Originality/value

This paper presents the most comprehensively sourced and developed approach to the concepts, strategies and unique deliverables of qualitative generalising hitherto available in the accounting research literature.

Details

Accounting, Auditing & Accountability Journal, vol. 29 no. 6
Type: Research Article
ISSN: 0951-3574

Keywords

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Article

Aku Valtakoski

The purpose of this paper is to review the evolution of empirical research methods in Journal of Services Marketing (JSM), how the choice of methodology is related to the…

Abstract

Purpose

The purpose of this paper is to review the evolution of empirical research methods in Journal of Services Marketing (JSM), how the choice of methodology is related to the research topic, and how methodology affects the impact of papers published in JSM.

Design/methodology/approach

Based on citation data from Scopus, bibliometric methods are used to describe the methodological evolution of literature over the period 1987-2017. Indicator correlations and logistic regression are used to test the methodological predispositions of research topics. Negative binomial regression is used to test the impact of paper methodology on paper citations on 1,036 papers.

Findings

Qualitative research methods have remained relatively rarely used in JSM (7.5 per cent qualitative papers, 13.4 per cent mixed methods), with no major changes over the past 15 years. The variety of research methods has slightly increased in the latest years. There are considerable differences in the methodological predispositions of research topics. The methodology does not directly affect the impact of papers. However, use of mixed methods may positively affect paper impact. Papers focusing on conceptual development tend to be cited more.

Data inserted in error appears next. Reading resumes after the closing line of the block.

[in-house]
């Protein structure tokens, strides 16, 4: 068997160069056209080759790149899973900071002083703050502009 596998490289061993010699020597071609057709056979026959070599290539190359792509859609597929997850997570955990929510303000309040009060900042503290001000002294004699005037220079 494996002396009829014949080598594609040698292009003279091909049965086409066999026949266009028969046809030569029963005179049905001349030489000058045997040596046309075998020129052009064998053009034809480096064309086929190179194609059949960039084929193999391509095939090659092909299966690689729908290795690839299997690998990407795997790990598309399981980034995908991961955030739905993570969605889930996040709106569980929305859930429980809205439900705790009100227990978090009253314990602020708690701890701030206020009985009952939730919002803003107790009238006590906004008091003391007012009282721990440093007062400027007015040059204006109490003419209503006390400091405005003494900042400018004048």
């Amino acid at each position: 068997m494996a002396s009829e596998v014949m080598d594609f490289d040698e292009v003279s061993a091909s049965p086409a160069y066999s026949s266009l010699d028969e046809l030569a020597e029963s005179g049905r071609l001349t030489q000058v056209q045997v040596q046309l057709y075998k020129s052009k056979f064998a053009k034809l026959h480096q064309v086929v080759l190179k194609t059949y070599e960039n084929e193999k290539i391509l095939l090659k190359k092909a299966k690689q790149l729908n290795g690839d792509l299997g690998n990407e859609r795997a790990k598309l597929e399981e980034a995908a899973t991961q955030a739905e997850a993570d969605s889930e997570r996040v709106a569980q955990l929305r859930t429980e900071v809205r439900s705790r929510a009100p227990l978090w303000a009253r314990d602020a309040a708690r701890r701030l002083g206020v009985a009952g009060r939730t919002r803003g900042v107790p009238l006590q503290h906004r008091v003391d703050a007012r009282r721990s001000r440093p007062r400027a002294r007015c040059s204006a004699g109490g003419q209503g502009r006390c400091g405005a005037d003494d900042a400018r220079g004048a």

Research limitations/implications

The review indicates that quantitative methods dominate research in JSM. However, future research challenges in service marketing research call for a reconsideration of the role of qualitative research for JSM. Findings point out that several research topics could benefit from further qualitative research.

Originality/value

Provides an overview of the latest development in research methodologies used in JSM, and direct statistical evidence on how paper methodology and other characteristics influence paper impact. Identifies areas for further qualitative research.

Details

Journal of Services Marketing, vol. 34 no. 1
Type: Research Article
ISSN: 0887-6045

Keywords

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Article

Richard Baker

The purpose of this Special Issue of Qualitative Research in Accounting & Management is to focus on qualitative research in accounting from a North American perspective…

Abstract

Purpose

The purpose of this Special Issue of Qualitative Research in Accounting & Management is to focus on qualitative research in accounting from a North American perspective. The goal is to highlight the possibility of greater contributions to qualitative research in accounting from researchers based in North America and to highlight some significant contributions produced by authors in North American universities in the qualitative domain.

Design/methodology/approach

The paper is conceptual in nature.

Findings

This sample of North American qualitative research in accounting provides an example of some of the different types of qualitative work being done. In most respects the articles are similar to qualitative research being done in other parts of the world. Perhaps the key difference is that the research has been undertaken for the most part by senior researchers who have been able to take some risks with a research paradigm that may not be widely accepted at their universities or they may be fortunate to be located at universities which value such research.

Originality/value

The paper broadens the view of qualitative research to North America where it appears that qualitative research has been relatively undervalued in recent years.

Details

Qualitative Research in Accounting & Management, vol. 11 no. 4
Type: Research Article
ISSN: 1176-6093

Keywords

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Article